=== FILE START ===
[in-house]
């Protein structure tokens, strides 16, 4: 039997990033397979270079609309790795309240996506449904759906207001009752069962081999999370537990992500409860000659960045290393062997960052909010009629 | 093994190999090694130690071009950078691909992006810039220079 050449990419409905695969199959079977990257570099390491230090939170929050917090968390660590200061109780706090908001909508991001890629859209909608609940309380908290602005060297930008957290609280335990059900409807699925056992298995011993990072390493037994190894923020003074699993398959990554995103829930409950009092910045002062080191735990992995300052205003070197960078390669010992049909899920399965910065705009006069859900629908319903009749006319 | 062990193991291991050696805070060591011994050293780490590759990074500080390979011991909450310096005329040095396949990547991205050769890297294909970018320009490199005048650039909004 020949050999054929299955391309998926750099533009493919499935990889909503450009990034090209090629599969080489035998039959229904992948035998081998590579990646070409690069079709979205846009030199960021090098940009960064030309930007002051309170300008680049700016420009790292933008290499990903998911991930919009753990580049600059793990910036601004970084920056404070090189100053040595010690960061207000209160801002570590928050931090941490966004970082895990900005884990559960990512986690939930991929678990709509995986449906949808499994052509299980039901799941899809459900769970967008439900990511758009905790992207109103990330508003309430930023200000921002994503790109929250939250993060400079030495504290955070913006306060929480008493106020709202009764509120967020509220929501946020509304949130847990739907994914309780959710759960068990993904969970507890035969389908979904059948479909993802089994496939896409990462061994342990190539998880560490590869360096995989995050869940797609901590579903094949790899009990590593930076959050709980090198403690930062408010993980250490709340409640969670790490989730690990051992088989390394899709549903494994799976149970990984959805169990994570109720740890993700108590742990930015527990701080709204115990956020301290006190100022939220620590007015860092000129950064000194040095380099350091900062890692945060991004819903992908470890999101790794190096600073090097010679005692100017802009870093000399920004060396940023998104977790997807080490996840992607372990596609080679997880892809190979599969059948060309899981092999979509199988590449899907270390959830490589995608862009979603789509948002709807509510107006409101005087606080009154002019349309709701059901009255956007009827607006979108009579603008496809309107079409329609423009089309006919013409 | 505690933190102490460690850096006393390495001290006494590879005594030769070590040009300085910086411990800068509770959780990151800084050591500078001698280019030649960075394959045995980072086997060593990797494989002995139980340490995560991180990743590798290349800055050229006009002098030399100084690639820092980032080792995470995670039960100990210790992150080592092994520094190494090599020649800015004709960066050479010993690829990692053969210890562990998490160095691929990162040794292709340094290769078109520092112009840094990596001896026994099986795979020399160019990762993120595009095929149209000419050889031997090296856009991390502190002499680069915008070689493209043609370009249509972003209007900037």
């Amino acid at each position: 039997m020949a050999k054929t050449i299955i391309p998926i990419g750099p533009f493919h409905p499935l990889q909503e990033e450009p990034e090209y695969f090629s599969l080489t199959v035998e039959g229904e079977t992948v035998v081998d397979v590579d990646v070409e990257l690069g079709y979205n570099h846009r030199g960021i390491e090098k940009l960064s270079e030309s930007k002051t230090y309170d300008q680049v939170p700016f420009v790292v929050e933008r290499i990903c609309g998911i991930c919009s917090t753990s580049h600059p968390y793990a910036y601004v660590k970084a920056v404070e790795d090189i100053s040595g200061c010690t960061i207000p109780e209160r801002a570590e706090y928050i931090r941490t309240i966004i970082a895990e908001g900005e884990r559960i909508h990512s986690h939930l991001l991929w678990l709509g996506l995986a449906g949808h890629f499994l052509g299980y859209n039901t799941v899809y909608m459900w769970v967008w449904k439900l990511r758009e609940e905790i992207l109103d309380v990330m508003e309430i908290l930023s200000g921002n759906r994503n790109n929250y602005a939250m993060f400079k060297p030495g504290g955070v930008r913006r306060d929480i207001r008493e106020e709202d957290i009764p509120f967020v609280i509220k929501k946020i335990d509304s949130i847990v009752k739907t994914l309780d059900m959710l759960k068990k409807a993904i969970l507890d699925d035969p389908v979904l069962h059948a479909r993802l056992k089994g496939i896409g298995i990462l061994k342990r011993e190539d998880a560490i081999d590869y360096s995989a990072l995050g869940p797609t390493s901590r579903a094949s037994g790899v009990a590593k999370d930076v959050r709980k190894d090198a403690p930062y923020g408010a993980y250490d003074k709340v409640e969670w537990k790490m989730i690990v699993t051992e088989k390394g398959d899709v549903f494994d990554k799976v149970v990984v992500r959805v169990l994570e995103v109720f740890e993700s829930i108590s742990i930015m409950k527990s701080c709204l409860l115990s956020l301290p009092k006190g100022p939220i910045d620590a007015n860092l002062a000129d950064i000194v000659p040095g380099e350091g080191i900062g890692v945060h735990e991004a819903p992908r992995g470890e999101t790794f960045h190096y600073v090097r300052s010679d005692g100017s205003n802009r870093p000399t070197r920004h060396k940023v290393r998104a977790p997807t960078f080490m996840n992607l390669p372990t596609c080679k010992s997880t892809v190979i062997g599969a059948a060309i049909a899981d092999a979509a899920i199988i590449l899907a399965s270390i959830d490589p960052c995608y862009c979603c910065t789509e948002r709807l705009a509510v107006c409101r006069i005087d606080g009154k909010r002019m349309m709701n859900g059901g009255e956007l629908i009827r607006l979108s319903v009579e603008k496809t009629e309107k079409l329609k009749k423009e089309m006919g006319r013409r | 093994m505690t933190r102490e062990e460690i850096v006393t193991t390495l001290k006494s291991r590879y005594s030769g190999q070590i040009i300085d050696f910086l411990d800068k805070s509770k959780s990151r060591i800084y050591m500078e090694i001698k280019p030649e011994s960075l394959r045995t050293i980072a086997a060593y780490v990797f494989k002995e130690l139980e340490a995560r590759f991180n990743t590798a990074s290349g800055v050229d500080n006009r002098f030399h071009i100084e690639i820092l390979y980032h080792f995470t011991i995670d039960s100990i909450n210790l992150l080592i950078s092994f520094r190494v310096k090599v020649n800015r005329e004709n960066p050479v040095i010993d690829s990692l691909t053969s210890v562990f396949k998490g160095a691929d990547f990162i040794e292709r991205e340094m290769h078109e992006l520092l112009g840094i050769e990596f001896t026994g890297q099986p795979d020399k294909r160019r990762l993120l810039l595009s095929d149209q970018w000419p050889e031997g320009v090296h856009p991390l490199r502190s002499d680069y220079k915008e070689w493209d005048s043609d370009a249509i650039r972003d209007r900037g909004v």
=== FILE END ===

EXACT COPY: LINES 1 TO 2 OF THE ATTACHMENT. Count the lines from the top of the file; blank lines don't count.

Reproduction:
[in-house]
């Protein structure tokens, strides 16, 4: 039997990033397979270079609309790795309240996506449904759906207001009752069962081999999370537990992500409860000659960045290393062997960052909010009629 | 093994190999090694130690071009950078691909992006810039220079 050449990419409905695969199959079977990257570099390491230090939170929050917090968390660590200061109780706090908001909508991001890629859209909608609940309380908290602005060297930008957290609280335990059900409807699925056992298995011993990072390493037994190894923020003074699993398959990554995103829930409950009092910045002062080191735990992995300052205003070197960078390669010992049909899920399965910065705009006069859900629908319903009749006319 | 062990193991291991050696805070060591011994050293780490590759990074500080390979011991909450310096005329040095396949990547991205050769890297294909970018320009490199005048650039909004 020949050999054929299955391309998926750099533009493919499935990889909503450009990034090209090629599969080489035998039959229904992948035998081998590579990646070409690069079709979205846009030199960021090098940009960064030309930007002051309170300008680049700016420009790292933008290499990903998911991930919009753990580049600059793990910036601004970084920056404070090189100053040595010690960061207000209160801002570590928050931090941490966004970082895990900005884990559960990512986690939930991929678990709509995986449906949808499994052509299980039901799941899809459900769970967008439900990511758009905790992207109103990330508003309430930023200000921002994503790109929250939250993060400079030495504290955070913006306060929480008493106020709202009764509120967020509220929501946020509304949130847990739907994914309780959710759960068990993904969970507890035969389908979904059948479909993802089994496939896409990462061994342990190539998880560490590869360096995989995050869940797609901590579903094949790899009990590593930076959050709980090198403690930062408010993980250490709340409640969670790490989730690990051992088989390394899709549903494994799976149970990984959805169990994570109720740890993700108590742990930015527990701080709204115990956020301290006190100022939220620590007015860092000129950064000194040095380099350091900062890692945060991004819903992908470890999101790794190096600073090097010679005692100017802009870093000399920004060396940023998104977790997807080490996840992607372990596609080679997880892809190979599969059948060309899981092999979509199988590449899907270390959830490589995608862009979603789509948002709807509510107006409101005087606080009154002019349309709701059901009255956007009827607006979108009579603008496809309107079409329609423009089309006919013409 | 505690933190102490460690850096006393390495001290006494590879005594030769070590040009300085910086411990800068509770959780990151800084050591500078001698280019030649960075394959045995980072086997060593990797494989002995139980340490995560991180990743590798290349800055050229006009002098030399100084690639820092980032080792995470995670039960100990210790992150080592092994520094190494090599020649800015004709960066050479010993690829990692053969210890562990998490160095691929990162040794292709340094290769078109520092112009840094990596001896026994099986795979020399160019990762993120595009095929149209000419050889031997090296856009991390502190002499680069915008070689493209043609370009249509972003209007900037």